Missoula Field Office BLM and the Confederated Salish and Kootenai Tribes use Reserved Treaty Rights Lands Program funds to enhance camas in the Blackfoot Valley
Story by Jennifer McNew, Range Technician and Michael Albritton, Fuels Specialist
Before European colonization, for a few short weeks every year, meadows in Western Montana became vast seas of camassia quamash, also known as common camas.
Camas is in the lily family; it has large blue flowers and each plant grows from a nutrient dense bulb. Its root was and continues to be an extremely important food crop to many Native Americans in what is now the Western United States. Not only does it provide calories and nutrients, but the camas bulb was also one of the main sources of sweetening before the introduction of sugar.
Homesteading in the West caused most camas habitat to be sectioned off and converted to agriculture or pasture, bringing in non-native grasses and forbs that outcompeted and sometimes nearly erased native plant communities. Some of these areas are still privately owned and some are now public lands managed by the BLM and other land management agencies.
Native Americans tended Camas meadows with intention, using special harvesting practices and fire to promote healthy populations that would be sustained through generations for future harvest. Due to past land ownership practices and a lack of traditional intentional tending, Camas fields in Western Montana have largely declined. BLM land along the lower Blackfoot River contains some of these remnant populations. The Missoula Field Office is currently working with the Confederated Salish and Kootenai Tribes (CSKT) and The Nature Conservancy (TNC) to restore Camas habitat and populations in the Lower Blackfoot River Corridor.
In 2018, the Missoula Field Office worked with the CSKT’s Forestry and Fuels programs and TNC to develop the Lower Blackfoot River Forest & Meadow Restoration Reserved Treaty Rights Lands (RTRL) project. The RTRL program was started in 2015 by the Bureau of Indian Affairs’ Fuels Management Program with the intention to treat and restore tribal landscapes within and adjacent to reserved treaty right lands, especially ancestral areas that are at a high risk of degradation due to wildland fire. In addition to improving resiliency of forests to disturbances like fire, insects and disease, this project also focuses on camas meadow habitat restoration. Project objectives include improvement of native plant communities for wild ungulates as well as for the two plants identified as culturally significant to CSKT: bitterroot and camas.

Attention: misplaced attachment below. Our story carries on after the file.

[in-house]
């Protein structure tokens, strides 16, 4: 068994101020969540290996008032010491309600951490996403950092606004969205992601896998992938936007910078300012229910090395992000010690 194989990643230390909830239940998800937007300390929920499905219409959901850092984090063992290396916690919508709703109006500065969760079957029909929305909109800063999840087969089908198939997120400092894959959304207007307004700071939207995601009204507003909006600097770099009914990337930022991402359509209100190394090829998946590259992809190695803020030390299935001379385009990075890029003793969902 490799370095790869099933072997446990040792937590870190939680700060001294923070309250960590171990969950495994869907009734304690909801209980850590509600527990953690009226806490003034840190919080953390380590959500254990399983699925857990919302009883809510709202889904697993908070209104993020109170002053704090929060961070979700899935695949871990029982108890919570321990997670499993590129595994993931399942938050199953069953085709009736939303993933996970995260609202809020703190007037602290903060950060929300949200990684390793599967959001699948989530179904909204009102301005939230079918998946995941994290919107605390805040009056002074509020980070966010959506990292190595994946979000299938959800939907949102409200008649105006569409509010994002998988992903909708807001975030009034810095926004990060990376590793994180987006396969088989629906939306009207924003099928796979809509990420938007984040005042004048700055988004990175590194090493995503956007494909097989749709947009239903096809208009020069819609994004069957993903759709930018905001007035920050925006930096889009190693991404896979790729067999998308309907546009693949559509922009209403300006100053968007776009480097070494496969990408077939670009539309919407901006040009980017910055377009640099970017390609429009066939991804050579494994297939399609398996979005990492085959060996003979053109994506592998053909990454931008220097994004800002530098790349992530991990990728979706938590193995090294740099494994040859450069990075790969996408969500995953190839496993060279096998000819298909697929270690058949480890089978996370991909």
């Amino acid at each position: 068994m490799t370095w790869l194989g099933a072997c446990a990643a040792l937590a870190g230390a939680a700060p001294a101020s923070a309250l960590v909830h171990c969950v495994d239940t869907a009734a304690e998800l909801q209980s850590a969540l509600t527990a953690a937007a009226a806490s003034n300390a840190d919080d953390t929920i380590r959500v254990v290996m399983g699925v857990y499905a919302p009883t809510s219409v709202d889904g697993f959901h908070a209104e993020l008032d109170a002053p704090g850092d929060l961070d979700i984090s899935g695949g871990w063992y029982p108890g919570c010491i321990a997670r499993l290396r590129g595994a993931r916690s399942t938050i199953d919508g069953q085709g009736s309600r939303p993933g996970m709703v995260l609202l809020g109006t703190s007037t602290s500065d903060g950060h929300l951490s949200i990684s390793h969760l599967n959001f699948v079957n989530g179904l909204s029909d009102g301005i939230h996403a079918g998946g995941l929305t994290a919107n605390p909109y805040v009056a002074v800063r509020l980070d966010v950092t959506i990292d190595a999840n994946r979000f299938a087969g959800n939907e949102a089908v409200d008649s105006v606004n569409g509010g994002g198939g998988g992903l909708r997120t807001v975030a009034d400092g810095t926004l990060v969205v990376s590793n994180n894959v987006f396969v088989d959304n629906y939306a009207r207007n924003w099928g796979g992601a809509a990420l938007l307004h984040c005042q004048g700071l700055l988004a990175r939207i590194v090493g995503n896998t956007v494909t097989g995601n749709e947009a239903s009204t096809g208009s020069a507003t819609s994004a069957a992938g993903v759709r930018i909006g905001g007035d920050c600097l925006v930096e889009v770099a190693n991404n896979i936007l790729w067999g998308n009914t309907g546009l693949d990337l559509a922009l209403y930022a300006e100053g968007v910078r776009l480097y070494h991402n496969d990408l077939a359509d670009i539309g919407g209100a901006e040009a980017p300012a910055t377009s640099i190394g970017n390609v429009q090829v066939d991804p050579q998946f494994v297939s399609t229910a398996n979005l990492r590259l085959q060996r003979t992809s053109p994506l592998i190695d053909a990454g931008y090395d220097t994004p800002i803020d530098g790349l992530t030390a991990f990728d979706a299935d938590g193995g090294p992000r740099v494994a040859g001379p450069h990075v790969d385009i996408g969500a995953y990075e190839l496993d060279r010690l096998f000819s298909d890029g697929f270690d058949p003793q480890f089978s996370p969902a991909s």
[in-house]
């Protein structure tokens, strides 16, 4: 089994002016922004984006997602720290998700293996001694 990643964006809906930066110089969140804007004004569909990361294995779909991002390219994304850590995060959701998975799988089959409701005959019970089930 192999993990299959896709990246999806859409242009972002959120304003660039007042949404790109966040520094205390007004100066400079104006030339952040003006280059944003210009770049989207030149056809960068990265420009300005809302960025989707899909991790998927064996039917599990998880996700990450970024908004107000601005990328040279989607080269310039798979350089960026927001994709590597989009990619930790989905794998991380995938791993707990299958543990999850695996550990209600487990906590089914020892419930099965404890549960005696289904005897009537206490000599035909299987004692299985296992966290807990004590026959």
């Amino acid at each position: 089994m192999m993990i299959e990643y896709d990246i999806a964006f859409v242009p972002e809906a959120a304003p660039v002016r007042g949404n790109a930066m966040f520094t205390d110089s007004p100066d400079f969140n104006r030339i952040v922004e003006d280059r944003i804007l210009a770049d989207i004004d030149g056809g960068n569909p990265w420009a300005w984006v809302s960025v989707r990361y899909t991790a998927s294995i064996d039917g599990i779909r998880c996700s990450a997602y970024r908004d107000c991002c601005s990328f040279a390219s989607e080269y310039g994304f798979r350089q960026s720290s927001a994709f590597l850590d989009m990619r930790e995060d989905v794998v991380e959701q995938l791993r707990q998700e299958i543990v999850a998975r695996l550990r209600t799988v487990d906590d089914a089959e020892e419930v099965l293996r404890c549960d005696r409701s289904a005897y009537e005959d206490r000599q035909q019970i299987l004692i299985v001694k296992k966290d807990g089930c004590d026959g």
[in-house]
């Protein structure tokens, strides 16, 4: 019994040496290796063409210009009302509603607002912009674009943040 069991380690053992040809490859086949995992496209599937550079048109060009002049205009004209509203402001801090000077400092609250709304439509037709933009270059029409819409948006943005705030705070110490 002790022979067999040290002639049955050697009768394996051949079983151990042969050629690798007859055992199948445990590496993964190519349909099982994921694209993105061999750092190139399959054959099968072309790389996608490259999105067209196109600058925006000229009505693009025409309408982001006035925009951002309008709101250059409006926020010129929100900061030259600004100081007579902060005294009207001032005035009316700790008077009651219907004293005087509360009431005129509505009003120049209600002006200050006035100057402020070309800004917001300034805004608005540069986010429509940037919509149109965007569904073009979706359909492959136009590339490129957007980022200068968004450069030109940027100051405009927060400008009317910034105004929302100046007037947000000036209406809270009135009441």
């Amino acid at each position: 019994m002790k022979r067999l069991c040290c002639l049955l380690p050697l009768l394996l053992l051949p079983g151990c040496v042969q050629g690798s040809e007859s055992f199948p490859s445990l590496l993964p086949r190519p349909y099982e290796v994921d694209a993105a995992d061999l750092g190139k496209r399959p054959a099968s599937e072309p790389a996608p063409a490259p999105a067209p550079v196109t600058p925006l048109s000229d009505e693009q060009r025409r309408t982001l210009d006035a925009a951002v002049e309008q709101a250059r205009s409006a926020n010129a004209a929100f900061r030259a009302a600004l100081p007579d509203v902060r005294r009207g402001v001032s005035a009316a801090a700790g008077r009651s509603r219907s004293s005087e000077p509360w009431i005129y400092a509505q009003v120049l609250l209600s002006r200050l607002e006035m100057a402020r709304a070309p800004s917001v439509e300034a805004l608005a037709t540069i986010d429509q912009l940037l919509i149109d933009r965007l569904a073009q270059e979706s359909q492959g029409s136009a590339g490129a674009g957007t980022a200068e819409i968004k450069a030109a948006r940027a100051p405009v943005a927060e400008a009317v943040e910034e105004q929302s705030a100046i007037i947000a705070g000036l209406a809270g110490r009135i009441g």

Guided by CSKT, The Missoula Field Office and TNC are implementing projects across disciplines to improve camas and bitterroot habitat. Forestry, weeds, archeology, and botany technicians have surveyed for populations of these important plants. To date, the office has documented more than 20 acres of camas as well as 38 acres of bitterroot.
Weeds technicians spray herbicide after camas has senesced (deteriorated with age) each year to decrease competition with non-native forbs and grasses *. Foresters and Fuels specialists have carried out 50 acres of thinning and fire treatments to eliminate conifer encroachment and to free up much needed moisture and nutrients for nearby camas populations. Botany Technicians have collected pounds of seed to save for future projects and to reseed after thinning and burning treatments. Populations are monitored before and after treatments to quantify how camas populations change and preliminary results are showing an increase in camas quantity.
In the next few years, the Missoula Field Office is planning camas habitat restoration in an abandoned homestead which was likely once a camas meadow. They will burn the twelve-acre site and immediately following, spread locally collected seed from camas and its associated species.
In addition to seeding camas, the BLM is working with the CSKT nursery to grow out camas bulbs for planting after burning. A combination of seeds and plugs will be dispersed on site to increase the chance for camas to take root and thrive in the area.
This camas habitat restoration work along with associated RTRL projects that have been implemented in partnership with the CSKT since 2018 have helped to begin building meaningful relationships with the Tribes that will be used in the future to recognize and honor the importance of tribal uses on lands currently being managed by BLM.
* Camas effectively goes dormant after it sets seed mid-summer. Limited research shows that camas can be safe to consume after these treatments.
Rice, Peter 2002, ‘Herbicide Residue Analysis of Cultural Plants on the Flathead Indian Reservation’, EPA Grant MM998750-01-0.